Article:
The largest stage in the West End, and a superbly rich theatrical legacy makes this venue a very special place to visit. During the run of a show, check out the Drury Lane Tours which are packed with backstage exploration and tell some of the incredible stories associated with the space. (The tours are not available during fit-ups or technical rehearsals).
42nd Street (Previews from 20 March 2017. To close in January 2019)
The stage is around 80 feet deep, and allows plenty of space for huge shows to store large sets. There’s another world underneath the stage, however. Here are the Theatre Royal Drury Lane Hydraulic Victorian Bridges in Action!
Installed in the theatre second hand after the Vienna Opera House no longer had use for them they still exist and work in the theatre today and are protected by English Heritage. If a show requires the stage to be automated, or requires a large amount of space sub-stage, the machinery is painstakingly decommissioned and removed to safe storage. Once the show closes, the production must cover the costs of the reinstatement and testing of the equipment, before the next show moves into the venue.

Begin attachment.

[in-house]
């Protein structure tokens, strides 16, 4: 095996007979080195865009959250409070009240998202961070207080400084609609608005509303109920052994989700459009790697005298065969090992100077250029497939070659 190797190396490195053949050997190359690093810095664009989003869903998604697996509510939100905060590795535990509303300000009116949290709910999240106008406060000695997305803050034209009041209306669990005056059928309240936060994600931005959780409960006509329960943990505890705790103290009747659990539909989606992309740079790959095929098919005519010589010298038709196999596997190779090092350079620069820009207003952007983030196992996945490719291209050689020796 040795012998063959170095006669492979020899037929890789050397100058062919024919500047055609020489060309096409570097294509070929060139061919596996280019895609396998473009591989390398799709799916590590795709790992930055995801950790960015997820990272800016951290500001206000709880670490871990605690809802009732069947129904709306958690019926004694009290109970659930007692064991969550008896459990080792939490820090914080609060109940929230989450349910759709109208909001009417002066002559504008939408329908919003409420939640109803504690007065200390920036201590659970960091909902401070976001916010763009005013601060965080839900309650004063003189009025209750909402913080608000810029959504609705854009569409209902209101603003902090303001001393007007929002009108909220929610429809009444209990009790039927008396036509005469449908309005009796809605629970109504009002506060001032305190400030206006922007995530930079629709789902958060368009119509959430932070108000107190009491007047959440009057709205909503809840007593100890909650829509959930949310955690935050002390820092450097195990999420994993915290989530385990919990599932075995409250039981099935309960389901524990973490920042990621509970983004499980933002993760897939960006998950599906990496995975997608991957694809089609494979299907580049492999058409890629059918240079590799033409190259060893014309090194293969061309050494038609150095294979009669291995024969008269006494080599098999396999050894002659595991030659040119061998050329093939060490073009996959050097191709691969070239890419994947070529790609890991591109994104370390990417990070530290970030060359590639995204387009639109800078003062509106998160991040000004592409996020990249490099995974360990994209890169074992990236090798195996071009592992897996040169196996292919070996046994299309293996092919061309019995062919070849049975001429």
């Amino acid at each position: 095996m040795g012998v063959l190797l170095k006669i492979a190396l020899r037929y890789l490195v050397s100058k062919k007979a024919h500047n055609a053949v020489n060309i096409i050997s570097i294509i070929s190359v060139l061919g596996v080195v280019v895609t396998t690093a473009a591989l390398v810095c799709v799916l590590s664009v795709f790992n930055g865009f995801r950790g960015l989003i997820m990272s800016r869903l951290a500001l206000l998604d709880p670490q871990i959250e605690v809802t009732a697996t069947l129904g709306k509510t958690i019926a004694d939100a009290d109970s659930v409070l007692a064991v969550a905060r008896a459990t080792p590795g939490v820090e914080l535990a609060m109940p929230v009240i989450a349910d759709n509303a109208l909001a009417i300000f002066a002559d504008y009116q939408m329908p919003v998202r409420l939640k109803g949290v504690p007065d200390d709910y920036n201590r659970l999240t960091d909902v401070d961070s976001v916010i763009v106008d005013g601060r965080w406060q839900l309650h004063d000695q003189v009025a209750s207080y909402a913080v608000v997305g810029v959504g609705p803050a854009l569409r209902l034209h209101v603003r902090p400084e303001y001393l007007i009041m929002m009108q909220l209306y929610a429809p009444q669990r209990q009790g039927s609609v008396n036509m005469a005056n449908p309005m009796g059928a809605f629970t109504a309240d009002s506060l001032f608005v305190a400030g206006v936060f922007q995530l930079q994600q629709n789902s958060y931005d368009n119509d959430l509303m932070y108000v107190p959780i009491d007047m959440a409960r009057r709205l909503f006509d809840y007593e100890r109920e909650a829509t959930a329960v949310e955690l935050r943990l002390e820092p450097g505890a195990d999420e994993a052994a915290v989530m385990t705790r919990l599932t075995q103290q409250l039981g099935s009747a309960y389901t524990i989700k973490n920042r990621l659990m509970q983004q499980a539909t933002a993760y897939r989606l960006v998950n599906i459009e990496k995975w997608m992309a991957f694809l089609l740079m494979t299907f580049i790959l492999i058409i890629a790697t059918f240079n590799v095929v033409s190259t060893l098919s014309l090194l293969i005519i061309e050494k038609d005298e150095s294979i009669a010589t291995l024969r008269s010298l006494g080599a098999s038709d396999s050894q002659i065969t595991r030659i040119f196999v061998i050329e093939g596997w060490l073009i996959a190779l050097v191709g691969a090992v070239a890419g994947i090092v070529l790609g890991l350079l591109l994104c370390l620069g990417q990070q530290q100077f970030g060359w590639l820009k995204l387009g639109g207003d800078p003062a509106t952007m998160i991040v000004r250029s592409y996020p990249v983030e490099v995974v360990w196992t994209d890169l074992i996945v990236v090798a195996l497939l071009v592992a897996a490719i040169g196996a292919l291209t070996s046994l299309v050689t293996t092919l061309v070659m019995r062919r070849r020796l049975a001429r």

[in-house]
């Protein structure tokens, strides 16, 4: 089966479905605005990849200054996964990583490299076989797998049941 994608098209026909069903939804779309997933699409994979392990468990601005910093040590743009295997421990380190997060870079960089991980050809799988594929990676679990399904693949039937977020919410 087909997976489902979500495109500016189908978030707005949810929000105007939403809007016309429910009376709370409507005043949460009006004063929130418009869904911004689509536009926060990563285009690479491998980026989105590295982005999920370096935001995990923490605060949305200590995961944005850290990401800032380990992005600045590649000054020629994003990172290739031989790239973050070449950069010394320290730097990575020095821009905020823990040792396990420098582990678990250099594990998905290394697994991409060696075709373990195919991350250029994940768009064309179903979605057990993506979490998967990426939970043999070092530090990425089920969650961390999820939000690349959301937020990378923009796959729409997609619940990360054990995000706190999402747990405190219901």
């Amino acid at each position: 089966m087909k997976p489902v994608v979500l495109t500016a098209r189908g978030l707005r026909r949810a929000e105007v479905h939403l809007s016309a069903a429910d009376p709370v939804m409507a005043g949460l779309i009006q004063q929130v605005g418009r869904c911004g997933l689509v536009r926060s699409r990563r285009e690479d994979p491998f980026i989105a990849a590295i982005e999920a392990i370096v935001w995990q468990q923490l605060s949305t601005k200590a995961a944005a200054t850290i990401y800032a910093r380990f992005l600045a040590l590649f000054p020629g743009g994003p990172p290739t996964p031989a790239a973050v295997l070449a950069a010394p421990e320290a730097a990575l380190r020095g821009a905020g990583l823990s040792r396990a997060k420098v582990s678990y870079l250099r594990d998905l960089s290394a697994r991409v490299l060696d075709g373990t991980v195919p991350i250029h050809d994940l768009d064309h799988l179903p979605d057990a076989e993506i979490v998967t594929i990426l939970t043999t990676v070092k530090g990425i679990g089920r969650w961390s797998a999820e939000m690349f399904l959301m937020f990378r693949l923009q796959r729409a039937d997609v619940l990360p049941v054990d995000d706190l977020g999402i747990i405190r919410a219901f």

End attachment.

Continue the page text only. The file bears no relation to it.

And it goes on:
Bell hanging in the stage left wing (15 July 2008)
A large prop bell is hung in the stage left wing, high up above the stage, left over from the long running Miss Saigon. The bell is rung with the applause at the end of the final performance of a show’s run at the theatre.